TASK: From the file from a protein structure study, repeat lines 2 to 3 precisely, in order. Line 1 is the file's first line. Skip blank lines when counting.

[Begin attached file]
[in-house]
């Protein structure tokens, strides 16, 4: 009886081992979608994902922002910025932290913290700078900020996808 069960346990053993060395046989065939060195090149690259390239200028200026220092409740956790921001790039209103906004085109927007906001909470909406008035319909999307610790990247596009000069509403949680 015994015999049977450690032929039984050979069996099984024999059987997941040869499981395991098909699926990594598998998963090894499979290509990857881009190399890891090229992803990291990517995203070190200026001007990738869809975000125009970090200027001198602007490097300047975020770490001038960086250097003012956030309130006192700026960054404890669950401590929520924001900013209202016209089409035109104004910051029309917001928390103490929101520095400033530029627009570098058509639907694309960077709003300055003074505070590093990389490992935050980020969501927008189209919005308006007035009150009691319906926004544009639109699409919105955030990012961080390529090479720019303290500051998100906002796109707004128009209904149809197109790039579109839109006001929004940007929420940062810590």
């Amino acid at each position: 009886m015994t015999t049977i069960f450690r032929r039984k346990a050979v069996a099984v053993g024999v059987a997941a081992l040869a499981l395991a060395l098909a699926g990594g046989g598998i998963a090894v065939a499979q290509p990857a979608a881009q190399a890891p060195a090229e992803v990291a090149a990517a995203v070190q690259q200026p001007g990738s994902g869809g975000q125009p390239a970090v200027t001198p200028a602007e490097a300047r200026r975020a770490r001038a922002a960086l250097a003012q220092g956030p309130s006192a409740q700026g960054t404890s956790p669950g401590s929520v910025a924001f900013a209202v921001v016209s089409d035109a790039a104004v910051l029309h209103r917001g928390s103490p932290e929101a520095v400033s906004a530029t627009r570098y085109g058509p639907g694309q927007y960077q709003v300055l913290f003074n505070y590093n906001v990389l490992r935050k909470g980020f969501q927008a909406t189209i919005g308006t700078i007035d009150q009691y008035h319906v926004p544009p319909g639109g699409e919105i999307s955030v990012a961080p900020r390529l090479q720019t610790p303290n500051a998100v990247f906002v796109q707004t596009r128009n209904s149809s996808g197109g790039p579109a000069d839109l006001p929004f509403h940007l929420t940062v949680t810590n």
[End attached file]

């Protein structure tokens, strides 16, 4: 009886081992979608994902922002910025932290913290700078900020996808 069960346990053993060395046989065939060195090149690259390239200028200026220092409740956790921001790039209103906004085109927007906001909470909406008035319909999307610790990247596009000069509403949680 015994015999049977450690032929039984050979069996099984024999059987997941040869499981395991098909699926990594598998998963090894499979290509990857881009190399890891090229992803990291990517995203070190200026001007990738869809975000125009970090200027001198602007490097300047975020770490001038960086250097003012956030309130006192700026960054404890669950401590929520924001900013209202016209089409035109104004910051029309917001928390103490929101520095400033530029627009570098058509639907694309960077709003300055003074505070590093990389490992935050980020969501927008189209919005308006007035009150009691319906926004544009639109699409919105955030990012961080390529090479720019303290500051998100906002796109707004128009209904149809197109790039579109839109006001929004940007929420940062810590």
């Amino acid at each position: 009886m015994t015999t049977i069960f450690r032929r039984k346990a050979v069996a099984v053993g024999v059987a997941a081992l040869a499981l395991a060395l098909a699926g990594g046989g598998i998963a090894v065939a499979q290509p990857a979608a881009q190399a890891p060195a090229e992803v990291a090149a990517a995203v070190q690259q200026p001007g990738s994902g869809g975000q125009p390239a970090v200027t001198p200028a602007e490097a300047r200026r975020a770490r001038a922002a960086l250097a003012q220092g956030p309130s006192a409740q700026g960054t404890s956790p669950g401590s929520v910025a924001f900013a209202v921001v016209s089409d035109a790039a104004v910051l029309h209103r917001g928390s103490p932290e929101a520095v400033s906004a530029t627009r570098y085109g058509p639907g694309q927007y960077q709003v300055l913290f003074n505070y590093n906001v990389l490992r935050k909470g980020f969501q927008a909406t189209i919005g308006t700078i007035d009150q009691y008035h319906v926004p544009p319909g639109g699409e919105i999307s955030v990012a961080p900020r390529l090479q720019t610790p303290n500051a998100v990247f906002v796109q707004t596009r128009n209904s149809s996808g197109g790039p579109a000069d839109l006001p929004f509403h940007l929420t940062v949680t810590n």